Ooops, spoke too soon. A wasp has just landed in my glass of wine. Oh well, at least he’s died happy and merry. Best go and get rid of him and refill my glass.

So cheers, here’s to a wonderful summer. Thank you, garden, for giving me such a good one this year.

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Everyone Cries at a Wedding

Everyone loves a wedding but why do we cry at them? Me, I’m usually blubbering the moment the bride walks in and my niece’s recent wedding proved no exception. At least not for me. In fact, her wedding ceremony, all very relaxed in a Berkshire country hotel a few weeks ago, had everyone reaching for hankies and tissues before the register was signed.

As a bride, Jenny looked stunning, but then again, she looks lovely no matter what she wears. The groom’s face as she came in was a picture by itself, as was seeing my other niece in a dress for the first time in goodness knows how many years, as one of the bridesmaid. The second bridesmaid was Jenny’s 7-year-old daughter, Keira. Mothers-in-law, both dressed in turquoise, grinned happily, fathers beamed proudly and orange tulips in posies and buttonholes sparkled in the late March sun.

The registrar announced the groom’s father wished to give a reading. I think everyone was surprised when told it was to be the poem Us Two from A.A. Milne’s Now We Are Six. We were even more surprised when he called Keira up help him. It transpired in the months leading up to the wedding Keira and her new grandfather had been secretly rehearsing the piece. How she managed to keep it secret all that time amazed everyone. With actions and expressions, inflections and with feeling, it was word perfect and a pure joy to watch.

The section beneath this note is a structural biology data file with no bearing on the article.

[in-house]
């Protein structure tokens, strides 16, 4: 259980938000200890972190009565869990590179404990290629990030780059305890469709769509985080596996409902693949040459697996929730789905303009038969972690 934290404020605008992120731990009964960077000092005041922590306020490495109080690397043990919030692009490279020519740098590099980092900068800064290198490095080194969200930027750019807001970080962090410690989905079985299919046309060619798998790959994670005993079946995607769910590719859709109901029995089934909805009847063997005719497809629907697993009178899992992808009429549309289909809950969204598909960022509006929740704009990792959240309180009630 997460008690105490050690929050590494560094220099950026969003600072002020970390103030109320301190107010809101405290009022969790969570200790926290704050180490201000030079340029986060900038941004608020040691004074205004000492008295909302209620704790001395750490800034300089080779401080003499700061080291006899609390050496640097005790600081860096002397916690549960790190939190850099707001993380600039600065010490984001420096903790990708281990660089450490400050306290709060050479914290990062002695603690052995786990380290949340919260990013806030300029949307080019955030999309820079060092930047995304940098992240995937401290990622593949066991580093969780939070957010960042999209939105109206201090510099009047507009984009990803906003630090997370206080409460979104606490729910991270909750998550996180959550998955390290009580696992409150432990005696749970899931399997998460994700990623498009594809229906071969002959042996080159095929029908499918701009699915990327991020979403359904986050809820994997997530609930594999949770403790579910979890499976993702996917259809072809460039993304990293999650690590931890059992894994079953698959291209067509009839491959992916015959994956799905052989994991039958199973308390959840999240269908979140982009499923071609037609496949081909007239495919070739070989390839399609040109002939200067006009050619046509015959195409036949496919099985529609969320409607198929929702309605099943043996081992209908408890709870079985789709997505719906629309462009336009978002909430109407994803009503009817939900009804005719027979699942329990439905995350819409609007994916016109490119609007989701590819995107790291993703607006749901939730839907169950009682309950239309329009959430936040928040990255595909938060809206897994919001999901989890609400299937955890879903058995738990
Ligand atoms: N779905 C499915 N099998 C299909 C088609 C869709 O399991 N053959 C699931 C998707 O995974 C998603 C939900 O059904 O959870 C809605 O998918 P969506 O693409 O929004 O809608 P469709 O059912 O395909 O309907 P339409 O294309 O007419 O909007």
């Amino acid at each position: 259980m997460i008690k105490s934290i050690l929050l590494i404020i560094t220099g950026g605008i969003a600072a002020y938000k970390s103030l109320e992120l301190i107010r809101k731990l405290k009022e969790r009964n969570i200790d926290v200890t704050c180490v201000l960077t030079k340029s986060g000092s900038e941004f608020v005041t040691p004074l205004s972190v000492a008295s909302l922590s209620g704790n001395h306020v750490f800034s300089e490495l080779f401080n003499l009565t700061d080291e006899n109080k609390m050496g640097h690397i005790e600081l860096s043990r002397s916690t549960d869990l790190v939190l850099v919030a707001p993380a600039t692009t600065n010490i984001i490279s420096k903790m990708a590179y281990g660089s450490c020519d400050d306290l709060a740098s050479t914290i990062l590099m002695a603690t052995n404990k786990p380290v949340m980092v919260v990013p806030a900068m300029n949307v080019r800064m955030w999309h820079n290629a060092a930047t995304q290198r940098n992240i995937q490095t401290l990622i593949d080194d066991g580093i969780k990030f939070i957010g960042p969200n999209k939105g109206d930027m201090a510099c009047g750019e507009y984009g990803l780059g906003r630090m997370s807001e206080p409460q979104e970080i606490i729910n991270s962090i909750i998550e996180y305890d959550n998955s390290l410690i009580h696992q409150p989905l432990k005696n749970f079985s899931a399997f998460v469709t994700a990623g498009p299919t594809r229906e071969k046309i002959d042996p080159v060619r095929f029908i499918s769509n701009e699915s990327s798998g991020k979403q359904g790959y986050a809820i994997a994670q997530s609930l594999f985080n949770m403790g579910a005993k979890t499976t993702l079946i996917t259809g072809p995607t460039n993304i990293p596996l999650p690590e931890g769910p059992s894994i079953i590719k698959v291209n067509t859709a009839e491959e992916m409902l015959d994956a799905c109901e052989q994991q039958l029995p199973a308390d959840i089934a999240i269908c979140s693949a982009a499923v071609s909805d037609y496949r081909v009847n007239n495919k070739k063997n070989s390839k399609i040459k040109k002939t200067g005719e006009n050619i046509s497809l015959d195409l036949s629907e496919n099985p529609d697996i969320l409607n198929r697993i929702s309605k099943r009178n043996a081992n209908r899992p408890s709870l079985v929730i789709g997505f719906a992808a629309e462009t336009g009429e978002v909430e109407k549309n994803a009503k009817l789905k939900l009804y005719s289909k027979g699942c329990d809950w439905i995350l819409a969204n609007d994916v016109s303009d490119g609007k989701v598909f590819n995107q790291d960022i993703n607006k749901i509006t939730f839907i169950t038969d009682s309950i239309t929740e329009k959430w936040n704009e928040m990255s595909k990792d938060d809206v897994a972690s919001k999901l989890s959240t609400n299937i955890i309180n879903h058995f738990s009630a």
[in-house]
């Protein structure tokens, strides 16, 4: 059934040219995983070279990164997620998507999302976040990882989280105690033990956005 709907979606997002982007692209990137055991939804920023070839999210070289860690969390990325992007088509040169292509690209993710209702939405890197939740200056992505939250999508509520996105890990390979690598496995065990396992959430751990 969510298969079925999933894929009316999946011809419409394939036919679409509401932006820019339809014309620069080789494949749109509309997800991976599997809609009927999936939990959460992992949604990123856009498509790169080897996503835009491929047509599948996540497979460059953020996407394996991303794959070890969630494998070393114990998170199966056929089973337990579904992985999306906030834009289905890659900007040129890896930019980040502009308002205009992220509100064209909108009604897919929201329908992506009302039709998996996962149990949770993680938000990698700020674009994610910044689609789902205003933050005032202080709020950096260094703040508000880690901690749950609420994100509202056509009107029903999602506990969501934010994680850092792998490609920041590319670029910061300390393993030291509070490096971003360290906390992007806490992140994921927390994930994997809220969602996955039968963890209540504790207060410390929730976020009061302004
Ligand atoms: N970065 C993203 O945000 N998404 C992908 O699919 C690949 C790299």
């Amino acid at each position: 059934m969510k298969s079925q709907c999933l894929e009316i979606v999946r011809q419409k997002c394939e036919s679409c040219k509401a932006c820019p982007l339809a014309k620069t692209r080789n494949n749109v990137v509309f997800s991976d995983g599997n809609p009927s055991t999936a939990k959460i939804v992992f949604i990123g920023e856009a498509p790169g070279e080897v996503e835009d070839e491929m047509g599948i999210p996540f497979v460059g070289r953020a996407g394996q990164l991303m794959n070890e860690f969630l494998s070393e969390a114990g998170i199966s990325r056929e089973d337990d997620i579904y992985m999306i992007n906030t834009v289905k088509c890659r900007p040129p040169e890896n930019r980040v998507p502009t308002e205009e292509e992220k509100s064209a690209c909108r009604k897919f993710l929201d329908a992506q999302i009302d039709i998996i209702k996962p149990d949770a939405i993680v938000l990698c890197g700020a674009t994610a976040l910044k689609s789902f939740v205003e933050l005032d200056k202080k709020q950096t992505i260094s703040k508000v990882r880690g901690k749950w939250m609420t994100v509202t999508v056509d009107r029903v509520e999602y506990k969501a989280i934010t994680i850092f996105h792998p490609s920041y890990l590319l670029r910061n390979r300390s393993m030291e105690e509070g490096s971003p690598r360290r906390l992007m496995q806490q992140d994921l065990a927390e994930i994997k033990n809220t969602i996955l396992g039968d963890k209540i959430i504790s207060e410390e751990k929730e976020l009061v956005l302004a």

Now even my husband, a rufty-tufty ex rugby player, is not moved to tears easily but even he was reaching into his top pocket for a handkerchief. As was the groom, all the ladies and all the other men in the room. The registrar also had a tear or two in her eyes.

Bangers and mash and onion gravy, no starter, followed with profiteroles went down a treat as the wedding feast with copious wine. Cupcakes formed the wedding cake. Speeches were before dining. Kept short. Brilliant move.  All in all, a lovely, memorable weekend. The hotel staff were courteous and helpful, the deluxe bedroom we had couldn’t be faulted, the breakfast the next morning the best ever. There was just one little dampener the spoil the day. Those who know me know I am not a mean person, far from it, but I positively blanched at the bar prices being charged. “You’re having a laugh?” my husband said, reaching for his wallet.  Sadly the barman wasn’t. “That’ll be £8 per glass, sir!”

Enough to make me cry all over again.

Tip of the Day

Love cut tulips but find they always droop after a day or so. Add a copper coin to the glass. For some reason I know not what, it keeps them upright. Simples.